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FERC rule to spark energy transmission building nationwide; Rudy Giuliani pleads not guilty to felony charges in AZ election interference case; new digital tool emerges to help MN students with FAFSA woes; WY governor to talk property tax shifts in a TeleTown Hall.

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Israel's Prime Minister calls the new ICC charges unfair. Trump's lawyers found more classified documents in Mar-a-Lago, months after an FBI's search. And a new report finds election deniers are advancing to the fall election.

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Americans are buying up rubber ducks ahead of Memorial Day, Nebraskans who want residential solar have a new lifeline, seven community colleges are working to provide students with a better experience, and Mississippi's "Big Muddy" gets restoration help.

NH House reaffirms support for transgender 'bathroom bill'

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Monday, February 5, 2024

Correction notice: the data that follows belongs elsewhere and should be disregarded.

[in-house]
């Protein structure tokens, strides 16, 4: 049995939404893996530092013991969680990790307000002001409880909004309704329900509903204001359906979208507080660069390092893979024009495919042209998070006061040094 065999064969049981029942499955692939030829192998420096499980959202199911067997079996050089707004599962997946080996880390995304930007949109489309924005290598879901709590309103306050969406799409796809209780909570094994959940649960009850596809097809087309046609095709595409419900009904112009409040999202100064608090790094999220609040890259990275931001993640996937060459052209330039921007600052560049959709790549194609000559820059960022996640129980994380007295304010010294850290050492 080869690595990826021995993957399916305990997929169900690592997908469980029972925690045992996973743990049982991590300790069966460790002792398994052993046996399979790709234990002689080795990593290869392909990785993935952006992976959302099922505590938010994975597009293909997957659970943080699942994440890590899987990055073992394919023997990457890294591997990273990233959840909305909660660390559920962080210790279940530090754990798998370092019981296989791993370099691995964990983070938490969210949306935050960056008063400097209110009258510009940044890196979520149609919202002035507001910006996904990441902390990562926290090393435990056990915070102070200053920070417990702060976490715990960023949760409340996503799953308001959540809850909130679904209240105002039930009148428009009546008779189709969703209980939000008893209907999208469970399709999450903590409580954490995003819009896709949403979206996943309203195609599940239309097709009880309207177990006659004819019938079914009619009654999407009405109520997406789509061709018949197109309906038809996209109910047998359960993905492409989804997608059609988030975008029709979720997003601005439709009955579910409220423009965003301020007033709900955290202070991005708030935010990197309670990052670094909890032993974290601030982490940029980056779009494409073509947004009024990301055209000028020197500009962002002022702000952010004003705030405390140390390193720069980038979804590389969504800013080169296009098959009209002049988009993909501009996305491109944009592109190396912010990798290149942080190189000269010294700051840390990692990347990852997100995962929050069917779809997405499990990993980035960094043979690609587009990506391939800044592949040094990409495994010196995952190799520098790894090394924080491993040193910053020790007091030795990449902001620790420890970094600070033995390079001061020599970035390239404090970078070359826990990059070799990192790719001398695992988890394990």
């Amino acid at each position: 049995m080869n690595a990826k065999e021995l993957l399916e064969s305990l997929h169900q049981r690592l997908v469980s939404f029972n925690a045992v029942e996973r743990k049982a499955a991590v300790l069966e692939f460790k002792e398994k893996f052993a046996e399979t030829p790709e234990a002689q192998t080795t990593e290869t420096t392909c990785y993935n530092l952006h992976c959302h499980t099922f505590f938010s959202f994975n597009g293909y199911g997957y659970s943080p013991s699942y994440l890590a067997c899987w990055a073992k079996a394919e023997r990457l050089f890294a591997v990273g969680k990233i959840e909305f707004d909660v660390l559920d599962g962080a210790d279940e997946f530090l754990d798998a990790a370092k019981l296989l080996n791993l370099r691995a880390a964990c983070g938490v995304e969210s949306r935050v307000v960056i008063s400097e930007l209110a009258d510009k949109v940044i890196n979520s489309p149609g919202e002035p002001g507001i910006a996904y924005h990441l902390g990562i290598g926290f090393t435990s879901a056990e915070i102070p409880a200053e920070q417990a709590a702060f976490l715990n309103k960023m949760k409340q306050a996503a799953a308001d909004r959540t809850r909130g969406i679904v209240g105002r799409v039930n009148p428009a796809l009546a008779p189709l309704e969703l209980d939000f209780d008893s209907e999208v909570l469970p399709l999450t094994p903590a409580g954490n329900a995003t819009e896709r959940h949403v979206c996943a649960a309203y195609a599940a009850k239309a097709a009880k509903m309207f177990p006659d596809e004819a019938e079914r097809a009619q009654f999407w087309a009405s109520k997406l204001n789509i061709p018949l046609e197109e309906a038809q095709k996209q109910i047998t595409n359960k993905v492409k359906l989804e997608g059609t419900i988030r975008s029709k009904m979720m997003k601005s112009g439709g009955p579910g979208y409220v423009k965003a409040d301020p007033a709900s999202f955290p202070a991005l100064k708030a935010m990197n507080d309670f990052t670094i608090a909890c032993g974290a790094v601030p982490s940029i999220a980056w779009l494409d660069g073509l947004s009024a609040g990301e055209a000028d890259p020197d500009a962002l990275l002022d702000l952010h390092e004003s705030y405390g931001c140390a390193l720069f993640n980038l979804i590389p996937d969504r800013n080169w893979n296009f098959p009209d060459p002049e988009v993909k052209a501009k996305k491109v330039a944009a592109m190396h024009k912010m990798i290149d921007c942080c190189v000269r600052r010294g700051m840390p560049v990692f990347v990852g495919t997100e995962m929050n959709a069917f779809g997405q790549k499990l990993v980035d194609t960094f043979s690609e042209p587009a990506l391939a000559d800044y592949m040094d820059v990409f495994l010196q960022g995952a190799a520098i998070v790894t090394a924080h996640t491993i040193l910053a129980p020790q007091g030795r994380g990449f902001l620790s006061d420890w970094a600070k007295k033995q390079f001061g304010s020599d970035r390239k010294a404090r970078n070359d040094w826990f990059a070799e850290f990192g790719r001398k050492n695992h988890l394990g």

New Hampshire lawmakers have voted to advance a so-called "bathroom bill," which opponents said will allow anti-LGBTQ discrimination.

House Bill 396 does not ban transgender people from using multi-person restrooms or joining sports teams aligned with their gender identity but does allow public and private institutions to create their own restrictions.

Linds Jakows, co-founder of the group 603 Equality, said the bill stems from misinformation and fear.

"Our opponents vent unfounded fears, saying the sky is going to fall, there's going to be all of these safety and privacy violations," Jakows observed. "None of those have come true."

The bill passed the House last month, but some lawmakers moved for a "reconsideration," which was rejected. Supporters of the legislation argued it gives local institutions the power to decide what is right for them.

State legislatures nationwide introduced and passed a record-breaking number of bills last year targeting the LGBTQ+ community. New Hampshire Gov. Chris Sununu signed transgender nondiscrimination protections into law in 2018 and Jakows hopes he will help ensure the safety and rights of the community again.

In the meantime, Jakows emphasized advocates will work to educate lawmakers on the effect policies like those in the bill can have on transgender people.

"We'll be working to help people connect," Jakows explained. "To help people prepare for small-group meetings with their state senators to share the stories that we know change hearts and minds and build understanding."

Jakows added it includes reminding legislators of policies already in place. The New Hampshire Interscholastic Athletic Association has previously affirmed transgender people have the right to participate in athletics in alignment with their chosen gender.


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